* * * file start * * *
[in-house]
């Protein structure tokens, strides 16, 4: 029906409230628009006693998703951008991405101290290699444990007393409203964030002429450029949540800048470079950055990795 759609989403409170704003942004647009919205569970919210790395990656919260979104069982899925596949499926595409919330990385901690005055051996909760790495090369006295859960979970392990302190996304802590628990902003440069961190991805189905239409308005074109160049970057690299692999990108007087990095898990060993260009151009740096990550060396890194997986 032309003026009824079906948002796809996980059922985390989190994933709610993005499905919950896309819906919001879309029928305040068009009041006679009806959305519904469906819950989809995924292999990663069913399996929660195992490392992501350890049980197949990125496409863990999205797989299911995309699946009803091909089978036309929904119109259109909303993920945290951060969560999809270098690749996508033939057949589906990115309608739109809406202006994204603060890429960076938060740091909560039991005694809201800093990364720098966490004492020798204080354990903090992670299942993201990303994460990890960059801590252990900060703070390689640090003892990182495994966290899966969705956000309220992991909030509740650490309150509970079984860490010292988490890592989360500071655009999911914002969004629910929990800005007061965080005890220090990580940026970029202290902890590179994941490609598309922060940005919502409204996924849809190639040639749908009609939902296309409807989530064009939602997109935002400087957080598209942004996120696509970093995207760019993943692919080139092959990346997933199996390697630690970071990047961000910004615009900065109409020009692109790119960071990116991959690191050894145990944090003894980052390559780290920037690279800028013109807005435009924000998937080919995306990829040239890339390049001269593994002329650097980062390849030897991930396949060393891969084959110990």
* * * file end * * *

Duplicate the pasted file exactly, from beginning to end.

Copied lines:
[in-house]
């Protein structure tokens, strides 16, 4: 029906409230628009006693998703951008991405101290290699444990007393409203964030002429450029949540800048470079950055990795 759609989403409170704003942004647009919205569970919210790395990656919260979104069982899925596949499926595409919330990385901690005055051996909760790495090369006295859960979970392990302190996304802590628990902003440069961190991805189905239409308005074109160049970057690299692999990108007087990095898990060993260009151009740096990550060396890194997986 032309003026009824079906948002796809996980059922985390989190994933709610993005499905919950896309819906919001879309029928305040068009009041006679009806959305519904469906819950989809995924292999990663069913399996929660195992490392992501350890049980197949990125496409863990999205797989299911995309699946009803091909089978036309929904119109259109909303993920945290951060969560999809270098690749996508033939057949589906990115309608739109809406202006994204603060890429960076938060740091909560039991005694809201800093990364720098966490004492020798204080354990903090992670299942993201990303994460990890960059801590252990900060703070390689640090003892990182495994966290899966969705956000309220992991909030509740650490309150509970079984860490010292988490890592989360500071655009999911914002969004629910929990800005007061965080005890220090990580940026970029202290902890590179994941490609598309922060940005919502409204996924849809190639040639749908009609939902296309409807989530064009939602997109935002400087957080598209942004996120696509970093995207760019993943692919080139092959990346997933199996390697630690970071990047961000910004615009900065109409020009692109790119960071990116991959690191050894145990944090003894980052390559780290920037690279800028013109807005435009924000998937080919995306990829040239890339390049001269593994002329650097980062390849030897991930396949060393891969084959110990």